OUR town centres contribute a great deal to our area with their fantastic shops, restaurants, markets and pubs but, despite them being the hearts of our area, the councils aren’t doing enough to promote them.

People are definitely still passionate about their communities and the response to the Parliamentary Pub of the Year competition is just one of the many examples that proves this.

The competition has seen each constituency nominate their favourite pub to represent them on the national stage and I thought who better to decide Bolton West and Atherton’s nomination than residents.

Since the competition launch, I’ve seen thousands interacting on social media, liking and commenting on photos in support of their favourite pubs.

The winner of our nomination ‘The Rope and Anchor’ in Atherton especially received great praise for its friendly, warm and local welcome and I congratulate them on their success in the competition so far.

It’s clear people still have a sense of their identity, which is why I have long been calling for our councils to invest in the redevelopment of our local town centre, so we can cherish our unique communities.

With the enthusiasm our councils have shown for out of town shopping centres, we have seen decades of neglect towards our town centres.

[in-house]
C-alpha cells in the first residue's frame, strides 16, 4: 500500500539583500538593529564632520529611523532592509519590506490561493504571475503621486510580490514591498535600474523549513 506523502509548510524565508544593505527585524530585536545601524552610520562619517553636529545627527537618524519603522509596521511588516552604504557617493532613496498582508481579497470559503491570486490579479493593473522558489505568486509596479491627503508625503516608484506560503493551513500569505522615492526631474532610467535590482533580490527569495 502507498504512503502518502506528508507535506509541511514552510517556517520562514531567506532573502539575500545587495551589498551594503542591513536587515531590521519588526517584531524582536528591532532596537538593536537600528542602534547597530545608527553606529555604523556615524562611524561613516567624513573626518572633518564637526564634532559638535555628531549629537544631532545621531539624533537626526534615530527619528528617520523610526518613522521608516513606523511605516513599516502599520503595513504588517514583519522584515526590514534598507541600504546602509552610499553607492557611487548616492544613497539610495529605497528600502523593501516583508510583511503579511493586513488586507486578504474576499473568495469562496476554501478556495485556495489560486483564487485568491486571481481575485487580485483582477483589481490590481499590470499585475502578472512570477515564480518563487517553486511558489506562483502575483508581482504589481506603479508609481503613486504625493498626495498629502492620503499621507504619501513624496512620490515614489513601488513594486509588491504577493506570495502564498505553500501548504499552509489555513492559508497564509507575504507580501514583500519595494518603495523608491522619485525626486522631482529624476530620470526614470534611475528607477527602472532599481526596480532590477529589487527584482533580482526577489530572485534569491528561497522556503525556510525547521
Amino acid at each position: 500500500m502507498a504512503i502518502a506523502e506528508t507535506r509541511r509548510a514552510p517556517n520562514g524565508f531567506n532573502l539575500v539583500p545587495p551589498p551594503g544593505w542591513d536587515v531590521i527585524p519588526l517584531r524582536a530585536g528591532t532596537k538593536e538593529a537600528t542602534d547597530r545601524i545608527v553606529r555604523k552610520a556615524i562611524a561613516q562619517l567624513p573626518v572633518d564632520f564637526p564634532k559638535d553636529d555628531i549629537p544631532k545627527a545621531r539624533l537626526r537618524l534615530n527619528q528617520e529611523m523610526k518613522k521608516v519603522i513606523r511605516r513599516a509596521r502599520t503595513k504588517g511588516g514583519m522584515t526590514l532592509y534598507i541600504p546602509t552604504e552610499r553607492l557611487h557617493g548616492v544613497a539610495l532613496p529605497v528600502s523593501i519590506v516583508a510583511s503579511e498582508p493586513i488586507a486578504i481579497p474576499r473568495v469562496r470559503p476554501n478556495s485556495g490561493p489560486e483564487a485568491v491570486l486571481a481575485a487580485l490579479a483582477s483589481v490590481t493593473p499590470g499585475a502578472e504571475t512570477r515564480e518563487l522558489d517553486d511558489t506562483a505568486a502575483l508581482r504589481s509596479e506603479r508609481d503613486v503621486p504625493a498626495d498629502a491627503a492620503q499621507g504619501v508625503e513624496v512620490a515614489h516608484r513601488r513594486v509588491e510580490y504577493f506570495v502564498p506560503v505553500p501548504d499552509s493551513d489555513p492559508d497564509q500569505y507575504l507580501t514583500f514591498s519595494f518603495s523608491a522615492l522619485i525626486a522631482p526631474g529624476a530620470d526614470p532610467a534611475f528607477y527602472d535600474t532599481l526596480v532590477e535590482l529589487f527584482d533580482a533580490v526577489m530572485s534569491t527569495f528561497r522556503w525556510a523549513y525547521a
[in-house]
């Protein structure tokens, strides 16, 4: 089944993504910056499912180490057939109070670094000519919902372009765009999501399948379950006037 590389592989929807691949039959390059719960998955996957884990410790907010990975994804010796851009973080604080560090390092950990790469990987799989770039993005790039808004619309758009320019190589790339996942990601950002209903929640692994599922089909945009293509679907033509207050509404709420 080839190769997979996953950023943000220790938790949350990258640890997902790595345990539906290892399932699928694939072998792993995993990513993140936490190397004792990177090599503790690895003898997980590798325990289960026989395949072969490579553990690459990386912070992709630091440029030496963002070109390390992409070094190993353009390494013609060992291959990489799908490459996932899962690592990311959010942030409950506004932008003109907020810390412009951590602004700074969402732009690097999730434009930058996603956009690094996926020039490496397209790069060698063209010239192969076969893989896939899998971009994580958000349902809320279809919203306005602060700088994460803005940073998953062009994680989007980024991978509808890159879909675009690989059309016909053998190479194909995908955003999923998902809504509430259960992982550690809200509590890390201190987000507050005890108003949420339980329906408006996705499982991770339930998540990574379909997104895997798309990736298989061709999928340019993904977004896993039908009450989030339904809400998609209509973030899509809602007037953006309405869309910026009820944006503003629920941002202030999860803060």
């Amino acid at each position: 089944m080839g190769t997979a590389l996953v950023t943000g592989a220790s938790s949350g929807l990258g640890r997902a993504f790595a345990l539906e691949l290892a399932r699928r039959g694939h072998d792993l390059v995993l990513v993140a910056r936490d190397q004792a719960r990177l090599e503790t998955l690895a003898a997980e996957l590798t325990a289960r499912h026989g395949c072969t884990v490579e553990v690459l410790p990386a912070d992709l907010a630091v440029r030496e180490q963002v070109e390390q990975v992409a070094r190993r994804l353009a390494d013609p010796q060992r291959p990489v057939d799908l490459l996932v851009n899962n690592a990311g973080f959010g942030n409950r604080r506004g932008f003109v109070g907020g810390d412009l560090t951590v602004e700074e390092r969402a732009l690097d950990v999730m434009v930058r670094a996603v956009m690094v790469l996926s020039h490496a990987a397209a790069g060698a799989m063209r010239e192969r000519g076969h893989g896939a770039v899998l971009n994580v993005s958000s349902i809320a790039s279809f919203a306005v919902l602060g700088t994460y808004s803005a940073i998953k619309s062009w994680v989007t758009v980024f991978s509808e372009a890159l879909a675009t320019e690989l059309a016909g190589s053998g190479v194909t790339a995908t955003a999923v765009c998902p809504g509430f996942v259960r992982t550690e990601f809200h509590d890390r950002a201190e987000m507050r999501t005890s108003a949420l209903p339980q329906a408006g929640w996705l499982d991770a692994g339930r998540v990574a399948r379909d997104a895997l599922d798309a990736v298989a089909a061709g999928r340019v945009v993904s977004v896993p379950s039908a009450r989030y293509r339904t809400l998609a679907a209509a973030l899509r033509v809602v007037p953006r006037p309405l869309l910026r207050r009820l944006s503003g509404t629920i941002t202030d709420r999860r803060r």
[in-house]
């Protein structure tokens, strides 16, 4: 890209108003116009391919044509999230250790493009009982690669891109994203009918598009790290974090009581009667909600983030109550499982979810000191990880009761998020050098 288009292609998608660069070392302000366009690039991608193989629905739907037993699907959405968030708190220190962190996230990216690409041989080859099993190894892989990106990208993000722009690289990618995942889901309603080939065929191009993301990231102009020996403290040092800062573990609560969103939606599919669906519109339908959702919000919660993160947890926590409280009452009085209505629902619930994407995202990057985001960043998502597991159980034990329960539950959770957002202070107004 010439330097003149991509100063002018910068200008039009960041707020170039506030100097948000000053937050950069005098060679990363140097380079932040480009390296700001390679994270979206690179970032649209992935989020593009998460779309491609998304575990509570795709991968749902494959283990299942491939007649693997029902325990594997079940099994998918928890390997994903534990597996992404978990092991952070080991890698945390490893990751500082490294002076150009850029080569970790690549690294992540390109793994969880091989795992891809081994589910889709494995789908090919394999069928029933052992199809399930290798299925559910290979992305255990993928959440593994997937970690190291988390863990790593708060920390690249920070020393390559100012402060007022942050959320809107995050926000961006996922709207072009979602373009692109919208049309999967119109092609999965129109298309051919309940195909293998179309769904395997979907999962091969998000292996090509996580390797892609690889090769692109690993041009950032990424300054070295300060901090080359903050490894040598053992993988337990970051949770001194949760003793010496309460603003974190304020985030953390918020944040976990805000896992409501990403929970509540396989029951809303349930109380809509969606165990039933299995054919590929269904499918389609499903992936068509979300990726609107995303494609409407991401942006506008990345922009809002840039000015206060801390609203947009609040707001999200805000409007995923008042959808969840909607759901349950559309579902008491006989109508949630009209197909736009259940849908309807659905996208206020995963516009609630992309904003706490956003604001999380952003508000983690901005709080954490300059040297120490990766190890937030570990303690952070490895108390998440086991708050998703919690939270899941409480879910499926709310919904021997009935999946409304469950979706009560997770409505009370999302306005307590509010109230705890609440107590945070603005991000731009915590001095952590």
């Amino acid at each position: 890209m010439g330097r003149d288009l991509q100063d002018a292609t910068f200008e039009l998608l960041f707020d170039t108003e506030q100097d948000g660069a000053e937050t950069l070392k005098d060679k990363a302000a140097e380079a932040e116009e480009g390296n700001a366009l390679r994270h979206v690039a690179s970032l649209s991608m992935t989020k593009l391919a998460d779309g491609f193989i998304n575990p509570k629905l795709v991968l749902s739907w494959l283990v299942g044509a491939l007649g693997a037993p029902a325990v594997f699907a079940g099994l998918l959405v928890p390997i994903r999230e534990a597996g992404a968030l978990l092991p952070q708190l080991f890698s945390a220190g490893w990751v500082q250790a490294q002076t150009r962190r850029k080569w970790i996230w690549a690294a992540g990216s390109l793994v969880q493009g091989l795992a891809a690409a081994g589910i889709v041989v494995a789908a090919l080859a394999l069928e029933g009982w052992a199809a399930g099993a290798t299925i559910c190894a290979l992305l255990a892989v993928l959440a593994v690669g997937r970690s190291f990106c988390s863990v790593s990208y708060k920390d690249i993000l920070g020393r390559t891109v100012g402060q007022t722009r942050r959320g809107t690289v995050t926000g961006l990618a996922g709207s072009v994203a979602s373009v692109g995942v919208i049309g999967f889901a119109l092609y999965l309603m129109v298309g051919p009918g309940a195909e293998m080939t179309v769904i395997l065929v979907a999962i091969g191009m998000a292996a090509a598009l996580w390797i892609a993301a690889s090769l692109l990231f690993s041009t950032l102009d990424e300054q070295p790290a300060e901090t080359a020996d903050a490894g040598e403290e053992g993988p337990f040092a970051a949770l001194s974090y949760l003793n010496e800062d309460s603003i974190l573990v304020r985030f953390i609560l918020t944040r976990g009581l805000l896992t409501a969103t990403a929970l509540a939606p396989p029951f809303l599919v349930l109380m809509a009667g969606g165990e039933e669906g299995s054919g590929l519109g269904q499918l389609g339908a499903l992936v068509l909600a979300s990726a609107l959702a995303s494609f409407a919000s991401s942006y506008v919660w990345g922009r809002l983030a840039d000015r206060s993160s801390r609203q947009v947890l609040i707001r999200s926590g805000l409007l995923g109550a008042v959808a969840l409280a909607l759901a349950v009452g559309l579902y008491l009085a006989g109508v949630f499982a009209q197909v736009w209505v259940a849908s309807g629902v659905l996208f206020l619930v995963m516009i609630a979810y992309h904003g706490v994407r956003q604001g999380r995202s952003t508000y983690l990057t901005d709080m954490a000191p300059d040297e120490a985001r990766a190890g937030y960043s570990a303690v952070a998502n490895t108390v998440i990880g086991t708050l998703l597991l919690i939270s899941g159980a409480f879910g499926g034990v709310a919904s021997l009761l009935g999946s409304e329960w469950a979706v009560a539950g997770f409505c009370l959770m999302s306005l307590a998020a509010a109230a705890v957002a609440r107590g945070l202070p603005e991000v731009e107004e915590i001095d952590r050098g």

With the recent clashes between the Greater Manchester mayor and our council leaders over the Greater Manchester Spatial Framework (GMSF),

I fear this neglect will continue.

They should see GMSF as an opportunity to create a virtuous cycle, by redeveloping our local town centres so that they become the hubs of our communities again.

Shops should be competing to be on our high streets, that are often either within walking distance of our homes or accessible by transport so long as it gets the investment it needs.

Unfortunately, our councils seem much more focussed on creating a vicious cycle, by developing large scale projects away from our local town centres, that prevent people from walking to the shops and with poor public transport links, pressures people to use their cars.

This will also mean that our local economies aren’t getting the investment they need, leading to shop closures.

Councillors are also often raising their concerns about increasing pollution, yet the council leaders continue to invest in out of town developments that will not only increase pollution and congestion, but will also leave those without cars behind.

Our councils should be championing our local town centres rather than neglecting them, so I will continue to call upon our councils to focus their efforts on creating a strong community first which will allow our towns to thrive, so that they can become the hearts of our local area once again for our current and future generations.